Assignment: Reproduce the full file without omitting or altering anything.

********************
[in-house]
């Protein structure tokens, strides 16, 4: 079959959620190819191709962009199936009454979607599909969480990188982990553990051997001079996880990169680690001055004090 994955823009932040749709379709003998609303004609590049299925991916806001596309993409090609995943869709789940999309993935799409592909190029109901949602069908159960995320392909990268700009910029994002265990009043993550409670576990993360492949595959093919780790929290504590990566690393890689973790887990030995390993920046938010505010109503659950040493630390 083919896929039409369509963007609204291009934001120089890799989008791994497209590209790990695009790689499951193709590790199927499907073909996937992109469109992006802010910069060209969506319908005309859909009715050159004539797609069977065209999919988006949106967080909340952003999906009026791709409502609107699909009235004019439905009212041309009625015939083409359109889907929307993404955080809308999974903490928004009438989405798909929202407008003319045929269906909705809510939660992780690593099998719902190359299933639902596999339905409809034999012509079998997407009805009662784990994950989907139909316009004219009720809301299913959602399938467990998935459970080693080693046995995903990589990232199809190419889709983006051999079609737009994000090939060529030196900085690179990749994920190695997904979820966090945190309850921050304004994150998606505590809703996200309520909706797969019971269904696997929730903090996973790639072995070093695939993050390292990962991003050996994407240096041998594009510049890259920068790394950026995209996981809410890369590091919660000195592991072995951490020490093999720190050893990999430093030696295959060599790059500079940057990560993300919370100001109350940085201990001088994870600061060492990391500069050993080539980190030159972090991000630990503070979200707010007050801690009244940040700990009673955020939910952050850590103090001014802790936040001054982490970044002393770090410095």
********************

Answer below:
[in-house]
């Protein structure tokens, strides 16, 4: 079959959620190819191709962009199936009454979607599909969480990188982990553990051997001079996880990169680690001055004090 994955823009932040749709379709003998609303004609590049299925991916806001596309993409090609995943869709789940999309993935799409592909190029109901949602069908159960995320392909990268700009910029994002265990009043993550409670576990993360492949595959093919780790929290504590990566690393890689973790887990030995390993920046938010505010109503659950040493630390 083919896929039409369509963007609204291009934001120089890799989008791994497209590209790990695009790689499951193709590790199927499907073909996937992109469109992006802010910069060209969506319908005309859909009715050159004539797609069977065209999919988006949106967080909340952003999906009026791709409502609107699909009235004019439905009212041309009625015939083409359109889907929307993404955080809308999974903490928004009438989405798909929202407008003319045929269906909705809510939660992780690593099998719902190359299933639902596999339905409809034999012509079998997407009805009662784990994950989907139909316009004219009720809301299913959602399938467990998935459970080693080693046995995903990589990232199809190419889709983006051999079609737009994000090939060529030196900085690179990749994920190695997904979820966090945190309850921050304004994150998606505590809703996200309520909706797969019971269904696997929730903090996973790639072995070093695939993050390292990962991003050996994407240096041998594009510049890259920068790394950026995209996981809410890369590091919660000195592991072995951490020490093999720190050893990999430093030696295959060599790059500079940057990560993300919370100001109350940085201990001088994870600061060492990391500069050993080539980190030159972090991000630990503070979200707010007050801690009244940040700990009673955020939910952050850590103090001014802790936040001054982490970044002393770090410095």